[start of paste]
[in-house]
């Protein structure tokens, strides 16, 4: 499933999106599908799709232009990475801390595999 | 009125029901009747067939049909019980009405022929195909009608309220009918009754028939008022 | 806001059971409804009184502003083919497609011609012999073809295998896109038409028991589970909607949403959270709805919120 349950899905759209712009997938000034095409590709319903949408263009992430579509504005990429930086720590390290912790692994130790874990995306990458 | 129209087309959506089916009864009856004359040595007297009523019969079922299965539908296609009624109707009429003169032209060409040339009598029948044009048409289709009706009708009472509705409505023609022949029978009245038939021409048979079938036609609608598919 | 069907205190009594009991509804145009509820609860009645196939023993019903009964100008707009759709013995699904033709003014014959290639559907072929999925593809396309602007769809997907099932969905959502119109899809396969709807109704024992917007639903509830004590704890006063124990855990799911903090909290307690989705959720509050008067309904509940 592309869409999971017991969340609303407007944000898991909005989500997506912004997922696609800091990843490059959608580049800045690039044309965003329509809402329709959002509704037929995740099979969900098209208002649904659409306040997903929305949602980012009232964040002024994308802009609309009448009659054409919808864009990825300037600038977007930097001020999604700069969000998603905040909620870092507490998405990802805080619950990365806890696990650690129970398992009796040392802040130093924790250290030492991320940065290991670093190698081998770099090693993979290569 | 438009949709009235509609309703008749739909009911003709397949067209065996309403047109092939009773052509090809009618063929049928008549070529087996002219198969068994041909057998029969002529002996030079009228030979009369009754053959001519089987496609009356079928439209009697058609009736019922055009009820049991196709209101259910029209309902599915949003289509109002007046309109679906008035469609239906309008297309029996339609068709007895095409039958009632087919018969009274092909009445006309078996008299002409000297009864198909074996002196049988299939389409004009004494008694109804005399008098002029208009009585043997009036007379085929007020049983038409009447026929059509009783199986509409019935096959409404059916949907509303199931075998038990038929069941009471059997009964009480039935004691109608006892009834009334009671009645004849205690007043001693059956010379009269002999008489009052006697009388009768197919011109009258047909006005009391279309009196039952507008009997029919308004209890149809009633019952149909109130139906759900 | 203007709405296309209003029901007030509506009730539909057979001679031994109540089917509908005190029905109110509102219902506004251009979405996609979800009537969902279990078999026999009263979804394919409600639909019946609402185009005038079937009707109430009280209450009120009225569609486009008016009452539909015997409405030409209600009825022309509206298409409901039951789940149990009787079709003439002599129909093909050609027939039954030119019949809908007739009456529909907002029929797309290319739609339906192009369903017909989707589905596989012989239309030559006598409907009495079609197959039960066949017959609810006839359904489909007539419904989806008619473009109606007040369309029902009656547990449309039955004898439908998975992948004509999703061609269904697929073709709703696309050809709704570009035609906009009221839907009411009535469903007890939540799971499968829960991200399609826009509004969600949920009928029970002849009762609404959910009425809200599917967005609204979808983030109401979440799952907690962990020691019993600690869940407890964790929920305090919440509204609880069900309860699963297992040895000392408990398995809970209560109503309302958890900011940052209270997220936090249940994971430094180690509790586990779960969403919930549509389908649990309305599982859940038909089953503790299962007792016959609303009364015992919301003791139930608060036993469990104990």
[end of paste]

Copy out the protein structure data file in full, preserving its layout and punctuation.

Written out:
[in-house]
């Protein structure tokens, strides 16, 4: 499933999106599908799709232009990475801390595999 | 009125029901009747067939049909019980009405022929195909009608309220009918009754028939008022 | 806001059971409804009184502003083919497609011609012999073809295998896109038409028991589970909607949403959270709805919120 349950899905759209712009997938000034095409590709319903949408263009992430579509504005990429930086720590390290912790692994130790874990995306990458 | 129209087309959506089916009864009856004359040595007297009523019969079922299965539908296609009624109707009429003169032209060409040339009598029948044009048409289709009706009708009472509705409505023609022949029978009245038939021409048979079938036609609608598919 | 069907205190009594009991509804145009509820609860009645196939023993019903009964100008707009759709013995699904033709003014014959290639559907072929999925593809396309602007769809997907099932969905959502119109899809396969709807109704024992917007639903509830004590704890006063124990855990799911903090909290307690989705959720509050008067309904509940 592309869409999971017991969340609303407007944000898991909005989500997506912004997922696609800091990843490059959608580049800045690039044309965003329509809402329709959002509704037929995740099979969900098209208002649904659409306040997903929305949602980012009232964040002024994308802009609309009448009659054409919808864009990825300037600038977007930097001020999604700069969000998603905040909620870092507490998405990802805080619950990365806890696990650690129970398992009796040392802040130093924790250290030492991320940065290991670093190698081998770099090693993979290569 | 438009949709009235509609309703008749739909009911003709397949067209065996309403047109092939009773052509090809009618063929049928008549070529087996002219198969068994041909057998029969002529002996030079009228030979009369009754053959001519089987496609009356079928439209009697058609009736019922055009009820049991196709209101259910029209309902599915949003289509109002007046309109679906008035469609239906309008297309029996339609068709007895095409039958009632087919018969009274092909009445006309078996008299002409000297009864198909074996002196049988299939389409004009004494008694109804005399008098002029208009009585043997009036007379085929007020049983038409009447026929059509009783199986509409019935096959409404059916949907509303199931075998038990038929069941009471059997009964009480039935004691109608006892009834009334009671009645004849205690007043001693059956010379009269002999008489009052006697009388009768197919011109009258047909006005009391279309009196039952507008009997029919308004209890149809009633019952149909109130139906759900 | 203007709405296309209003029901007030509506009730539909057979001679031994109540089917509908005190029905109110509102219902506004251009979405996609979800009537969902279990078999026999009263979804394919409600639909019946609402185009005038079937009707109430009280209450009120009225569609486009008016009452539909015997409405030409209600009825022309509206298409409901039951789940149990009787079709003439002599129909093909050609027939039954030119019949809908007739009456529909907002029929797309290319739609339906192009369903017909989707589905596989012989239309030559006598409907009495079609197959039960066949017959609810006839359904489909007539419904989806008619473009109606007040369309029902009656547990449309039955004898439908998975992948004509999703061609269904697929073709709703696309050809709704570009035609906009009221839907009411009535469903007890939540799971499968829960991200399609826009509004969600949920009928029970002849009762609404959910009425809200599917967005609204979808983030109401979440799952907690962990020691019993600690869940407890964790929920305090919440509204609880069900309860699963297992040895000392408990398995809970209560109503309302958890900011940052209270997220936090249940994971430094180690509790586990779960969403919930549509389908649990309305599982859940038909089953503790299962007792016959609303009364015992919301003791139930608060036993469990104990």